A: ADHD has a wide range of symptoms and it can be confusing and stressful for the child or teen. Young people mature at different rates and have different personalities, temperaments, and energy levels. Most of us get distracted, act impulsively, and struggle to pay attention at one time or another. It is when symptoms such as these, or acting in impulsive or reckless ways, daydreaming, becoming easily confused, or trouble sitting still for any length of time are hurting school work or impairing social activities that ADHD should be looked into.

Q: How is ADHD diagnosed?

A: Most ADHD symptoms usually appear early in life, often between the ages of 3 and 6. No single test can diagnose ADHD, but a licensed health professional such as a pediatrician or mental health specialist with experience in childhood mental disorders can first try to rule out other reasons for the symptoms.

Q: What causes ADHD?

A: Scientists are not sure what causes ADHD, although many studies suggest that genes (the “blueprints” for who we are) play a large role. Like many other illnesses, ADHD probably results from a combination of genetic and environmental factors such as nutrition, brain injuries, or social environment.

Q: Can a teenager have ADHD?

A: Most children with ADHD continue to have symptoms as they enter adolescence. Some may not be diagnosed until then. It’s not easy being a teenager, but for a teenager with ADHD, it can be especially hard. Staying with the recommended treatments, prescribed medications, psychosocial interventions, or a combination of the two, is also a challenge. Since inattention can be a problem, driving is another major concern for those with ADHD. Working cooperatively with parents, schools, and health care professionals is key.

Q: How is ADHD treated?

A: Available treatments focus on reducing the symptoms of ADHD and improving functioning. A one-size-fits-all treatment does not exist and sometimes several different medications or dosages must be tried before finding one that works for a specific person. Anyone taking medications must be closely watched by their doctors. Parents and doctors need to work together to decide which medication is best, if the young person needs medication only for school hours or also for evenings and weekends, and also what psychosocial interventions are best for that individual.

Q: What can be done if you or your friend has ADHD?

A: First you need to help reduce the stress caused by the frustration that is experienced with these conditions. It is best for you or your friend to work with your family and a team of health professionals to find the best treatments.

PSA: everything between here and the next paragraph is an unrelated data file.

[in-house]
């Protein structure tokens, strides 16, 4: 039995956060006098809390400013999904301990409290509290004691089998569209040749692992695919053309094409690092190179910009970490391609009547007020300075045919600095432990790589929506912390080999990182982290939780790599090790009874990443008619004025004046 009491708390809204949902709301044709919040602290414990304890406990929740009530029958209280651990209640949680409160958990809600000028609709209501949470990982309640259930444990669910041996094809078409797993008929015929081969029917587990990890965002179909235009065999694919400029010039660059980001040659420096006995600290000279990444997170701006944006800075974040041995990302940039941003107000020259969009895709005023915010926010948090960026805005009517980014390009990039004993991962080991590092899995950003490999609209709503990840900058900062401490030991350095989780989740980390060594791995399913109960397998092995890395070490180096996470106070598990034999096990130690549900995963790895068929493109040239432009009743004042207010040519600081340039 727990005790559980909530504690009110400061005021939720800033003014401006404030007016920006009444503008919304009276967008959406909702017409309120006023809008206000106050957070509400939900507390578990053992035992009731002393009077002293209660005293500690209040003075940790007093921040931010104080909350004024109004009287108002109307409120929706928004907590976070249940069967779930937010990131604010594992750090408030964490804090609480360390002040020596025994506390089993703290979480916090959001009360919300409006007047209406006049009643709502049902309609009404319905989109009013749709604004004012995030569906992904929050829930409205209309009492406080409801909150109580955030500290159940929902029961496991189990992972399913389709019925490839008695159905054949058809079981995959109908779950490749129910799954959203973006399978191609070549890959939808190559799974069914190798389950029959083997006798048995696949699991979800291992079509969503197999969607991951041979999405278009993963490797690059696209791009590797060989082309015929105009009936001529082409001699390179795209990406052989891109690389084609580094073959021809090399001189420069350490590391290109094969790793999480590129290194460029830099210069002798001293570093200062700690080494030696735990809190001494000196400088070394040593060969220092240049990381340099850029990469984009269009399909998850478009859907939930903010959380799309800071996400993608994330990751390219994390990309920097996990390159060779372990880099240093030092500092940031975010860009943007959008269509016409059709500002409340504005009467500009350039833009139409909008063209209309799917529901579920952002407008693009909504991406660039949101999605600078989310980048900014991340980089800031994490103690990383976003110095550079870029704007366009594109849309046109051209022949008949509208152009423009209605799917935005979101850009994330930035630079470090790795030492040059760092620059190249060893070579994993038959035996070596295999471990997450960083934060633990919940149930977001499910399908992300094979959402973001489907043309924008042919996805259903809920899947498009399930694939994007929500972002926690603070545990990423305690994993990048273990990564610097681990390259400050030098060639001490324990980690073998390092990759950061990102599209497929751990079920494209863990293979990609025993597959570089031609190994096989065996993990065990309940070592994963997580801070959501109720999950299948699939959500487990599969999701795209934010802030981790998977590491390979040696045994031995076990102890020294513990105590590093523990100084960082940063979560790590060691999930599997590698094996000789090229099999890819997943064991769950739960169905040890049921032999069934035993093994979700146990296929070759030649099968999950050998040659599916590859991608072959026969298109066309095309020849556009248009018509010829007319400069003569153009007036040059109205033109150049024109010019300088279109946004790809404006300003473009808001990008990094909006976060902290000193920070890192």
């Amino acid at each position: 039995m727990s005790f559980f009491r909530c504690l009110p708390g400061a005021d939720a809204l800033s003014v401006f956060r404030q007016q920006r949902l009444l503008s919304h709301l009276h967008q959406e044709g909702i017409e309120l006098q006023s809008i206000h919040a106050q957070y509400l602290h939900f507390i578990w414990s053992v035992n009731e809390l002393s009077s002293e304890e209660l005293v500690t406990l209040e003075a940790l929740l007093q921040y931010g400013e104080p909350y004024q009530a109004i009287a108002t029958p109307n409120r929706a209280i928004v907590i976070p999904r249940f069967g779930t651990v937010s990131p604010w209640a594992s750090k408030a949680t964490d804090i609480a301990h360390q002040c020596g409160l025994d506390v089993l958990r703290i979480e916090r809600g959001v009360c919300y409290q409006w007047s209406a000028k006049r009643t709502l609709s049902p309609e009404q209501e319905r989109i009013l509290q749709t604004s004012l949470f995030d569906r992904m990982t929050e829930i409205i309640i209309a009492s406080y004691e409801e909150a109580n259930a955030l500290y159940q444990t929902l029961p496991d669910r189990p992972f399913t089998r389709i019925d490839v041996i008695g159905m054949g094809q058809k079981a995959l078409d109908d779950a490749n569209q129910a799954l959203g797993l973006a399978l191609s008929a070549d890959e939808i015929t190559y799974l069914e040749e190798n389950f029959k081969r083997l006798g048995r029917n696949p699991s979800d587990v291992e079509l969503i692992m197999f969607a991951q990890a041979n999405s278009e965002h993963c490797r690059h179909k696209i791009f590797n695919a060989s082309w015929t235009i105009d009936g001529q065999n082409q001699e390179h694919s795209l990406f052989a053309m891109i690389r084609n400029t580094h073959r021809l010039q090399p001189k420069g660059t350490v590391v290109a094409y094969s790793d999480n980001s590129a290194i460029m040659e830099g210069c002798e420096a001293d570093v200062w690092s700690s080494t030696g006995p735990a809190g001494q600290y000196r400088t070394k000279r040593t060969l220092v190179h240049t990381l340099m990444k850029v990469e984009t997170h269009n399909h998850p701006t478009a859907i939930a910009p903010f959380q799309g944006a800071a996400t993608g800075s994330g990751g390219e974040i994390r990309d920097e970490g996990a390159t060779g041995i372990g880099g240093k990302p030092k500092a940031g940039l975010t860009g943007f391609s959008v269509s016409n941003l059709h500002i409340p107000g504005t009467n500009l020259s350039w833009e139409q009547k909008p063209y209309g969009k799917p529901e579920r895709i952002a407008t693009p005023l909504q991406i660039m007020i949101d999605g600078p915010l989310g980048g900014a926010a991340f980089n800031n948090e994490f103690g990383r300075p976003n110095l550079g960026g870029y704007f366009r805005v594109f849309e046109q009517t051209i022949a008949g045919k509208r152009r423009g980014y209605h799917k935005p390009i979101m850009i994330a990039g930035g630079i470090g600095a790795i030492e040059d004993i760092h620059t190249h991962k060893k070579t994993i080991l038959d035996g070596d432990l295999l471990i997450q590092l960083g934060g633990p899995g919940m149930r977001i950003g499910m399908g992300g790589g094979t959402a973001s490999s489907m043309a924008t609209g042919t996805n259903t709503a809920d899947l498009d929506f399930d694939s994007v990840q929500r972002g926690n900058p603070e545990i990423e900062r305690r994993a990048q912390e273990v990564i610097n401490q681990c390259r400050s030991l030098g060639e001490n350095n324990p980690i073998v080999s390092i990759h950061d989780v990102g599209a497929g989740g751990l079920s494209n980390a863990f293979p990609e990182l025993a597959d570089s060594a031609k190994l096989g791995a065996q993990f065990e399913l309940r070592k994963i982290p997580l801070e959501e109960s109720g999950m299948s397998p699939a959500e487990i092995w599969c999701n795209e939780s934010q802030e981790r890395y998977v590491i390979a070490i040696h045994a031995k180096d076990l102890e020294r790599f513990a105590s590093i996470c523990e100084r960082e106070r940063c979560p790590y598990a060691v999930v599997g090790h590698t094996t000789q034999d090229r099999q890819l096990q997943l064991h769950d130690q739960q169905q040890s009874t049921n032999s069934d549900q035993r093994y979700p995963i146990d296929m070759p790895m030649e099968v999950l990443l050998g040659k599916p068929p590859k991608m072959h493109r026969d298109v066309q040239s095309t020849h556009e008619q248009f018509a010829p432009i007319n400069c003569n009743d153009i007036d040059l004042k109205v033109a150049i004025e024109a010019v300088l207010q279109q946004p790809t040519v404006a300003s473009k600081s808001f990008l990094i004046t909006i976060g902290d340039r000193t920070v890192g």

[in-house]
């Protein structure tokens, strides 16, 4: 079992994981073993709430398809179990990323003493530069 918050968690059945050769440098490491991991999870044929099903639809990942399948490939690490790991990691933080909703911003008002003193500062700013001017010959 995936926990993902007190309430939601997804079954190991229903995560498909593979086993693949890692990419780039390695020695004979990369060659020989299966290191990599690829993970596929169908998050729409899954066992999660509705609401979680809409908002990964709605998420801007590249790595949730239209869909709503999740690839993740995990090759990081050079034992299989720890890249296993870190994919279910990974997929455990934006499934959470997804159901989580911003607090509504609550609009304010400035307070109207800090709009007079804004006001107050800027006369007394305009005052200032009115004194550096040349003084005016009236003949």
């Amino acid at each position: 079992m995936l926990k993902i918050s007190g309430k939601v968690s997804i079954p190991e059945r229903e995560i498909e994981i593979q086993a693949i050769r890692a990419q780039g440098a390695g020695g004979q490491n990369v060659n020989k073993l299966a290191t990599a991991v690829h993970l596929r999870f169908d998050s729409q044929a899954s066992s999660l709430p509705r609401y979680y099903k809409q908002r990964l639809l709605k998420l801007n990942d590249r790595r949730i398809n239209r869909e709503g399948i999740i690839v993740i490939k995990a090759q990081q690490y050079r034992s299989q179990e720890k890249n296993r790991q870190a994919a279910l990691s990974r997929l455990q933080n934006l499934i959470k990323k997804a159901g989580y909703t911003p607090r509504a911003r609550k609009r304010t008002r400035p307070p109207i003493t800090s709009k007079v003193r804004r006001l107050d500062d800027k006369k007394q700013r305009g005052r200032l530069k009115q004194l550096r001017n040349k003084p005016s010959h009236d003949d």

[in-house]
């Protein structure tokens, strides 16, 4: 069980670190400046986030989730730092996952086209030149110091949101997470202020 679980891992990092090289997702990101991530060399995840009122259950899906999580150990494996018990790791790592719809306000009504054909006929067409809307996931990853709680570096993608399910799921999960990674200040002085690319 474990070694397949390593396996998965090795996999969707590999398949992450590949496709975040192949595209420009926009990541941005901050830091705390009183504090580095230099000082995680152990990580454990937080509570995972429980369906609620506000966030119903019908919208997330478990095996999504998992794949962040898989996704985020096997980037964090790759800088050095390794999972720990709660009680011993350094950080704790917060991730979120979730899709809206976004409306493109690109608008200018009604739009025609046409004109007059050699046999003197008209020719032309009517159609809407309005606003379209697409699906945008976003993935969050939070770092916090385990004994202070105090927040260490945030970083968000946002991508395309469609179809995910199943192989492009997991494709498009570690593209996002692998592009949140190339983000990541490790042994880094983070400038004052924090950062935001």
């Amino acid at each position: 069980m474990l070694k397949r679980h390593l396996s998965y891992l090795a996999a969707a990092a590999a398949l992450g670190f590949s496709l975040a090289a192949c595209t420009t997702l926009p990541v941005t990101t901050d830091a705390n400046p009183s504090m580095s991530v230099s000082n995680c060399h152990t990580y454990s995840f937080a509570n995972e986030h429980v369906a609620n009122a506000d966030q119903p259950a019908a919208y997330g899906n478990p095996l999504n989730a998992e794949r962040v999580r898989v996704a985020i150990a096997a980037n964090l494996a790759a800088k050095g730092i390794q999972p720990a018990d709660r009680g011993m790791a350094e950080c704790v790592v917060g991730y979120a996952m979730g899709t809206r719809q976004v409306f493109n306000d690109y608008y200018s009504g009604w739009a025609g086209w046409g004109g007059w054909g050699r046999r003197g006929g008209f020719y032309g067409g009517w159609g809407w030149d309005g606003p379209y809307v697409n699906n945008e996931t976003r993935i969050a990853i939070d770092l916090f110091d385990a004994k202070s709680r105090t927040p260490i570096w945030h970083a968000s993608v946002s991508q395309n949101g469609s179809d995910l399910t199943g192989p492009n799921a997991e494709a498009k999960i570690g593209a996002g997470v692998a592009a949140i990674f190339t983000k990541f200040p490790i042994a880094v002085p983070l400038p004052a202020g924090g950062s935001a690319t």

Q: Once diagnosed, what is there to do about it?

A: With the right kind of help, most children and teens with ADHD can usually improve dramatically.

Q: Where can I get more information?

A: Knowledge in genetics, brain imaging, and behavioral research is leading to a better understanding of the causes of the disorder, how to prevent it, and how to develop more effective treatments for all age groups. NIMH has studied ADHD treatments for pre-school and school-aged children in a large –scale, long term studies. NIMH-sponsored scientists are continuing to look for the biological basis of ADHD and how differences in genes and brain structures may combine with life experiences to produce the disorder.

Source: National Institute of Mental Health:

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Evidence-Based Education: Preventing Reading Failure in America

NIH Clinical Center's 2004 Medicine for the Public lecture series

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Free Video Resource from the NIH

Reading proficiency is critical to academic learning and success in school. Studies show that children who learn to read in the early grades are more likely to become better students. In the United States, about 40 percent of children are left behind in reading. Scientists are researching how children learn to read and why some children have difficulty reading. Learn about the progress to date of a comprehensive study that examines children’s reading abilities during the early years, including the efforts to understand how to prevent reading failure.